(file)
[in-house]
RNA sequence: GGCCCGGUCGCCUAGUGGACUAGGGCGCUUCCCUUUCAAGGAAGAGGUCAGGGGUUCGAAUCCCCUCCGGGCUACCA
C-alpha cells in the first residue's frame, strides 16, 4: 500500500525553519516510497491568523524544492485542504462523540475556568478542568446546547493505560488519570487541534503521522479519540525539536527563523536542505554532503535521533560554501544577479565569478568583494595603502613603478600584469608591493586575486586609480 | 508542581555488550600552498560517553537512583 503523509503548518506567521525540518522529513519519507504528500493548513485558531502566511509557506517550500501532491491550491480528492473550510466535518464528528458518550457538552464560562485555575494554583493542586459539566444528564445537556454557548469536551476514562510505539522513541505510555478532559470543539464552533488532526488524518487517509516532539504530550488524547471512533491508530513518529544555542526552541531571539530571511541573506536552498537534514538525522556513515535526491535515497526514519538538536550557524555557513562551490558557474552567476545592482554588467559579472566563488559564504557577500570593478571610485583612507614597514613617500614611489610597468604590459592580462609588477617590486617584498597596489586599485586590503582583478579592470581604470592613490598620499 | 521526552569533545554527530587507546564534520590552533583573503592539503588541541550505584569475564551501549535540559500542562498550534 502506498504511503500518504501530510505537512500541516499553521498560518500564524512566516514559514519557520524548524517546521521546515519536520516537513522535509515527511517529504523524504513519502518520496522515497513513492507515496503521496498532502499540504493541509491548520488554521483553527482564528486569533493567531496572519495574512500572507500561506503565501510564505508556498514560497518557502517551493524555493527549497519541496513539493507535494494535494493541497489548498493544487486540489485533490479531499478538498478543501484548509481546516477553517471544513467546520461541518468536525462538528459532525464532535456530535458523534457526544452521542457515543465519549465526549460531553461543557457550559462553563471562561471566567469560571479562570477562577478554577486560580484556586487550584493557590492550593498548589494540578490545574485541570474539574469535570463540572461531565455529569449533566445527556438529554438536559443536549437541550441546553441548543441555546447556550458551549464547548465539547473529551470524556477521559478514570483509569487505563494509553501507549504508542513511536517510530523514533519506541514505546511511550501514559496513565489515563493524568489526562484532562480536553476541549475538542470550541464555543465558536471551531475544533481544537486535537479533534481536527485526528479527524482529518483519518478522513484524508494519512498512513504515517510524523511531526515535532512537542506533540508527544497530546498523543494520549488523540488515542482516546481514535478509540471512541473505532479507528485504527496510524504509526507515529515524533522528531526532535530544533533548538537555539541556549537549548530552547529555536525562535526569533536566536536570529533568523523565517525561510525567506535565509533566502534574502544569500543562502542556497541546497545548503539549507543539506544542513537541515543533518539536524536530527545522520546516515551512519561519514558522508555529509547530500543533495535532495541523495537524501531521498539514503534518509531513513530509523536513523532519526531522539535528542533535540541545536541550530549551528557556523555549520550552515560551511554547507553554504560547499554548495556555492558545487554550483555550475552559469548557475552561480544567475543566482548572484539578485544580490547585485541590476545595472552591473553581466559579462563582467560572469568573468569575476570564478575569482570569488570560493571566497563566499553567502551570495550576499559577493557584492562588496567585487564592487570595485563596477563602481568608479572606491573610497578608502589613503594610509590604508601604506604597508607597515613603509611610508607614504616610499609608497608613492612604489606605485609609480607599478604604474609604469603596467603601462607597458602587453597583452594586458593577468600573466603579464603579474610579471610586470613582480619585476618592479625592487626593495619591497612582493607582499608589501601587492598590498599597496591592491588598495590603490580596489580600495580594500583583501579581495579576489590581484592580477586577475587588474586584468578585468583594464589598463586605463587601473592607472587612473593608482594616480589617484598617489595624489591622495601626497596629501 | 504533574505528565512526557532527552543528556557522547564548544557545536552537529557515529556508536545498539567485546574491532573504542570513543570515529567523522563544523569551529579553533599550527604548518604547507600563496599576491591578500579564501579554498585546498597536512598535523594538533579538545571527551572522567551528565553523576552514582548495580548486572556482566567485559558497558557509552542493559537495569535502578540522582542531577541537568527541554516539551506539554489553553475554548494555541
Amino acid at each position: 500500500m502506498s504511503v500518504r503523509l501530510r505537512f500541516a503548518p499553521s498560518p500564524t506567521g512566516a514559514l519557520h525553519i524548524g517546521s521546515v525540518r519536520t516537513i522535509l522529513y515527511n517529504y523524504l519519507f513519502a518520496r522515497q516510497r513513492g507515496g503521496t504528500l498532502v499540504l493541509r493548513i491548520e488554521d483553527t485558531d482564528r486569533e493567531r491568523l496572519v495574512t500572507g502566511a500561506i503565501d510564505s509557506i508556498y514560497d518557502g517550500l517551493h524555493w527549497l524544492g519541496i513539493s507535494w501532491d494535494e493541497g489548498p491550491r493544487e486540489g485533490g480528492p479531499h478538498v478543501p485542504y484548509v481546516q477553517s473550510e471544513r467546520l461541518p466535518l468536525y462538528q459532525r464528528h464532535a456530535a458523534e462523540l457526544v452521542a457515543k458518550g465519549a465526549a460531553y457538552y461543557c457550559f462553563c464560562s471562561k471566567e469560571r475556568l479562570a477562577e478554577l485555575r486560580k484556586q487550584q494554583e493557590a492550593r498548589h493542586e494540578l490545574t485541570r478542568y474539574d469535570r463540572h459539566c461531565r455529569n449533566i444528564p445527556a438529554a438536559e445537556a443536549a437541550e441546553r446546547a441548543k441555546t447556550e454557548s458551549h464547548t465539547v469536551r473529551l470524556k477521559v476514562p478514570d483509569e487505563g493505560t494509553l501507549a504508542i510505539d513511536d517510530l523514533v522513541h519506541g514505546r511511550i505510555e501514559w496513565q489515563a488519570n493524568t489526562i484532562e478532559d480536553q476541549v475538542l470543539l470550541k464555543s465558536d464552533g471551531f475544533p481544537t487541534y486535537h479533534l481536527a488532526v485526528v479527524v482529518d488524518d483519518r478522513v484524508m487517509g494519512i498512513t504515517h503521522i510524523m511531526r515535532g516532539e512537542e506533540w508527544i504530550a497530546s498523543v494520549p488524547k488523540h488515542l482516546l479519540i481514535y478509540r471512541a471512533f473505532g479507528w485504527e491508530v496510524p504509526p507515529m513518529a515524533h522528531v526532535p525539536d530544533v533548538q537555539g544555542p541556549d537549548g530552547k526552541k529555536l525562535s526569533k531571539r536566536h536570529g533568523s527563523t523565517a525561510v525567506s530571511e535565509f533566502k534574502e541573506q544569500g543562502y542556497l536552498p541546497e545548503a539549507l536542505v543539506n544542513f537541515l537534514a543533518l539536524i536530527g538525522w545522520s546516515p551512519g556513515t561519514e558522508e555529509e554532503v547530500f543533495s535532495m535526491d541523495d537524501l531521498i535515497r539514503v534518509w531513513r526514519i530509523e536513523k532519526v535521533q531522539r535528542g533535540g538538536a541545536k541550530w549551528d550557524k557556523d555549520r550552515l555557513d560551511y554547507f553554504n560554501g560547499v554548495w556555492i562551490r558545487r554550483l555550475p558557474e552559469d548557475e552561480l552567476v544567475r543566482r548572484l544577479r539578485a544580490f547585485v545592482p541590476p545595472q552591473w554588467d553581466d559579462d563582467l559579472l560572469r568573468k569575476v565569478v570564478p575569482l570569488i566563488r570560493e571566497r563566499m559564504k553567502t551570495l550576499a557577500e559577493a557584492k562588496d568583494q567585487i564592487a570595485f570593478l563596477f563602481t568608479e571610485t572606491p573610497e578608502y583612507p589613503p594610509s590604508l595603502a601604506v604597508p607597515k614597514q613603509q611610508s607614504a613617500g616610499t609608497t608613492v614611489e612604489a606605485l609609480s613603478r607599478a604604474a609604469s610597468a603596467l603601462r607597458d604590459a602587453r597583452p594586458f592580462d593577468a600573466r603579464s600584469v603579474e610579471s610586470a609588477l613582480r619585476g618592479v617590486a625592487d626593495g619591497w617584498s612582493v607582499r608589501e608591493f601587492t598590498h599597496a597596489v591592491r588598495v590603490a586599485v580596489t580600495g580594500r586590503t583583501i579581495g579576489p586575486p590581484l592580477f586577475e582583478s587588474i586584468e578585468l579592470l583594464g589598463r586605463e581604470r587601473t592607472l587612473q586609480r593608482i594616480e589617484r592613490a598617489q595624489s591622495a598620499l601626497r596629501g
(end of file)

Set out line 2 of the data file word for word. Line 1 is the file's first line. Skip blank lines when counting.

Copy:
RNA sequence: GGCCCGGUCGCCUAGUGGACUAGGGCGCUUCCCUUUCAAGGAAGAGGUCAGGGGUUCGAAUCCCCUCCGGGCUACCA